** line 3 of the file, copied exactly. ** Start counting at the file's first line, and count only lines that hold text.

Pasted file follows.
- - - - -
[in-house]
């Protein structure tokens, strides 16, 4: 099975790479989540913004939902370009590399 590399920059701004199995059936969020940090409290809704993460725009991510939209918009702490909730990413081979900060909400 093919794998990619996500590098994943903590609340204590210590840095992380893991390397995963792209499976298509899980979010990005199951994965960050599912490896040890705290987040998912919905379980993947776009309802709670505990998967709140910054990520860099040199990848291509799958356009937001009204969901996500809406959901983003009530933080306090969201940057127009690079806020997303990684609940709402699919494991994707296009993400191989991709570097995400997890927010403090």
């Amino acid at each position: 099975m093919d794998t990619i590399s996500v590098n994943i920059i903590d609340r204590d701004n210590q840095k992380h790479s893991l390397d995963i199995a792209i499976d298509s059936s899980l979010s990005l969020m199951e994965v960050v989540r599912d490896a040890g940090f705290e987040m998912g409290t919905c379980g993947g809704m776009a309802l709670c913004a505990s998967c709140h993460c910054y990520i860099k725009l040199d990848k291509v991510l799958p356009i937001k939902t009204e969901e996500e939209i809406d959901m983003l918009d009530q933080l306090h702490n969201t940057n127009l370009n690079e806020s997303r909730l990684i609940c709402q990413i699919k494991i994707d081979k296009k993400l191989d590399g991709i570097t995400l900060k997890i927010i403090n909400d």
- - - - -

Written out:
């Amino acid at each position: 099975m093919d794998t990619i590399s996500v590098n994943i920059i903590d609340r204590d701004n210590q840095k992380h790479s893991l390397d995963i199995a792209i499976d298509s059936s899980l979010s990005l969020m199951e994965v960050v989540r599912d490896a040890g940090f705290e987040m998912g409290t919905c379980g993947g809704m776009a309802l709670c913004a505990s998967c709140h993460c910054y990520i860099k725009l040199d990848k291509v991510l799958p356009i937001k939902t009204e969901e996500e939209i809406d959901m983003l918009d009530q933080l306090h702490n969201t940057n127009l370009n690079e806020s997303r909730l990684i609940c709402q990413i699919k494991i994707d081979k296009k993400l191989d590399g991709i570097t995400l900060k997890i927010i403090n909400d």